Mrs. Hale also raised money for the maintenance of George Washington’s home, Mt. Vernon, which had fallen into disrepair. She championed the establishment of Vassar, the country’s first female liberal arts college. She promoted the advancement of education and employment for women, tirelessly. Most famous of all, she was able to persuade President Abraham Lincoln to establish Thanksgiving as a national holiday, a pet project of hers that she had put forward to a line of presidents before him. Most disappointing of all, Sarah Hale never got on board the women’s suffrage movement. She believed that giving women the vote would lead them into politics, which was too disreputable and crafty a calling for the high moral stature of the true female mind.

There is much to be said about Sarah Josepha Hale. We must not forget that she was also an author. She wrote many of the articles in Godey’s, she penned novels, children’s books, household guides and poems. It was her pen that wrote “Mary Had a Little Lamb.” She was a phenomenal woman for her time.

June 8, 1852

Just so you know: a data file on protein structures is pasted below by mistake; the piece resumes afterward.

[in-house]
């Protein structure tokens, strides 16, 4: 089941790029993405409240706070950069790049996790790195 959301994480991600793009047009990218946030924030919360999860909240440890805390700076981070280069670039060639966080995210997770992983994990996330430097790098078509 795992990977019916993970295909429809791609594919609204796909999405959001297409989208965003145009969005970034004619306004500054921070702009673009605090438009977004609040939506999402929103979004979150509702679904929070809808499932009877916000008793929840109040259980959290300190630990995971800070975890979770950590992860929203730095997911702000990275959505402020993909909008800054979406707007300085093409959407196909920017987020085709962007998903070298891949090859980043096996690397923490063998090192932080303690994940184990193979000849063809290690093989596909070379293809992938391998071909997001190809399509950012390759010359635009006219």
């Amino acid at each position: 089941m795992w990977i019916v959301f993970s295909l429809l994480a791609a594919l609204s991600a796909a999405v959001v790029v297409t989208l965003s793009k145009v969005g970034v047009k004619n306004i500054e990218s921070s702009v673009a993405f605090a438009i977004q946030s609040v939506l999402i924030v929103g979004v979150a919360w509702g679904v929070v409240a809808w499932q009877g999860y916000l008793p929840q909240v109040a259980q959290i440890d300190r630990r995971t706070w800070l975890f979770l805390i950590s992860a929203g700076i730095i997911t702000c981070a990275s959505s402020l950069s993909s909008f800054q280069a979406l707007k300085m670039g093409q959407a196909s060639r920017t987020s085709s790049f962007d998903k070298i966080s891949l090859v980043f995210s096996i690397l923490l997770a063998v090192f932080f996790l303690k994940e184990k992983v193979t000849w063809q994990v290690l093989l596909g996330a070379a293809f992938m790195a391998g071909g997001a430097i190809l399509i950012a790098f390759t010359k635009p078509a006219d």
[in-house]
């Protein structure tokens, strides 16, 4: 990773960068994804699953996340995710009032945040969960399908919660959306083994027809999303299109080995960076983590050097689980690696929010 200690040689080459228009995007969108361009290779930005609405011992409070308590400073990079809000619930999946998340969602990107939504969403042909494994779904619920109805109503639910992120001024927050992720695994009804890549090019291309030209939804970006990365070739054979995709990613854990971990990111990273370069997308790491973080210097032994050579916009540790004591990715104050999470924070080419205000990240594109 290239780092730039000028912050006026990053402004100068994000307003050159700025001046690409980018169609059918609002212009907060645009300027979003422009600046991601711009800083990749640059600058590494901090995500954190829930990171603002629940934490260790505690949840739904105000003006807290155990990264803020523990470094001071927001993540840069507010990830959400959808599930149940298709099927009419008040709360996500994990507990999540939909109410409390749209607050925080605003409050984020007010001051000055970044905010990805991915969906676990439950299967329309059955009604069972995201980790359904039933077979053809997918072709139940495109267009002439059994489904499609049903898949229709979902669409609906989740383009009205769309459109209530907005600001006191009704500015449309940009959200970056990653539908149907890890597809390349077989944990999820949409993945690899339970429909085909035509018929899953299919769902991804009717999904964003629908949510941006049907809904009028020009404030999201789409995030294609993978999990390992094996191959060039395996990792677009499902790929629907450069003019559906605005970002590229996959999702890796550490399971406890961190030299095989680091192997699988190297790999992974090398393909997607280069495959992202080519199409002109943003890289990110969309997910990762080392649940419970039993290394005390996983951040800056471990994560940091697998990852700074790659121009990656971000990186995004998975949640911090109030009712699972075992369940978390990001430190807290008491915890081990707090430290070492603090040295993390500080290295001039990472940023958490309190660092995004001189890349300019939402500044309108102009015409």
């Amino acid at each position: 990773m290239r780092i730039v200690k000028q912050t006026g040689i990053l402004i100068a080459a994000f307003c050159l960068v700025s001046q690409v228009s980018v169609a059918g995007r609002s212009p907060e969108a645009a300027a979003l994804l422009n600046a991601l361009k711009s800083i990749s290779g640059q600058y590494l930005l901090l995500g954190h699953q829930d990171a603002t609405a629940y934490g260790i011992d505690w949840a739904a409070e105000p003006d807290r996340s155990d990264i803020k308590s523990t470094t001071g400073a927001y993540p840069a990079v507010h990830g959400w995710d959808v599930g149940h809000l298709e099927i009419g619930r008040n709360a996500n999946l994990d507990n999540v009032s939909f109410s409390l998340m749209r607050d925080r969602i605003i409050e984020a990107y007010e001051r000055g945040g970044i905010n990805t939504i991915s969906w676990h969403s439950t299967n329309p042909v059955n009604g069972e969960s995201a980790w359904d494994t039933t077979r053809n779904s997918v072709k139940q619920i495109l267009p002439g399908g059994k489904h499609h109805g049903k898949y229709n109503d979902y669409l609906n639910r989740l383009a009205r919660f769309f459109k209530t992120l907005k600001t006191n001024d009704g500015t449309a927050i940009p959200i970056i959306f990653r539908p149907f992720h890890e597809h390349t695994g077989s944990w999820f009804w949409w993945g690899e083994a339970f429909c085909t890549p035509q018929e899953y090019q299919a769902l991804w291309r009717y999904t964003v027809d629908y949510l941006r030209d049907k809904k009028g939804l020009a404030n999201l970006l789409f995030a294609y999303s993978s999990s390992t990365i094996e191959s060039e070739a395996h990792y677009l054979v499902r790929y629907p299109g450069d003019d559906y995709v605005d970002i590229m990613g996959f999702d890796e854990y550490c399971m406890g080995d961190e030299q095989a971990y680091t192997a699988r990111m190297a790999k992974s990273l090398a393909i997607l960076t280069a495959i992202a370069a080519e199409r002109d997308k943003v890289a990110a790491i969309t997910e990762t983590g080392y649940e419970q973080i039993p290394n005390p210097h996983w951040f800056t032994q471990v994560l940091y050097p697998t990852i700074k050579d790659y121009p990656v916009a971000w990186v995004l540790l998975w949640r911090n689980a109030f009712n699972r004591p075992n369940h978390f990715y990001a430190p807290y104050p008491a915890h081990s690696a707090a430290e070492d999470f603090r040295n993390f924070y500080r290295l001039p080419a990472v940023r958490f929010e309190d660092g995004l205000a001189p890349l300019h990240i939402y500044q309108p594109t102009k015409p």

capture31200573857_pm

 

Patent drawing for Nancy Johnson’s Hand-cranked Ice Cream Machine, 1843

 

June 8th Tuesday  Baked in the brick oven pies

cake & brown bread and have been to work

about the house all day untill the stage

came and brought Mr & Mrs Orr  It rains

quite hard and I did not expect them

Mrs S Ames & Mrs Witherell called this

evening  Had some ice cream frozen in 

the new freezer

Evelina baked and did indoor chores all day, but as active as she was she must have been attentive to the arrival of much-needed rain.  Old Oliver certainly was, recording that “towards night there was considerable rain, wind south west.”* It was so rainy, in fact, that Evelina imagined that her expected houseguests wouldn’t come.  But Robert and Melinda Orr braved the elements and arrived from Boston via stagecoach.

The Orrs were the couple with whom Evelina often stayed when she went into the city.  She and Melinda were good friends, but the connection between the two families ran even deeper, all the way back to Bridgewater and the days of ironwork there when Robert Orr’s ancestor, also named Robert, was a maker of scythes and other tools. The Ameses and the Orrs had often crossed paths.

Evelina was ready to welcome Robert and Melinda to her home and had prepared ice cream for the occasion. The ice cream would have been made in a hand-cranked freezer and probably kept cold in the new ice closet. Although it was a specialty that took time and elbow-grease to prepare, it was not quite the novelty that we might imagine.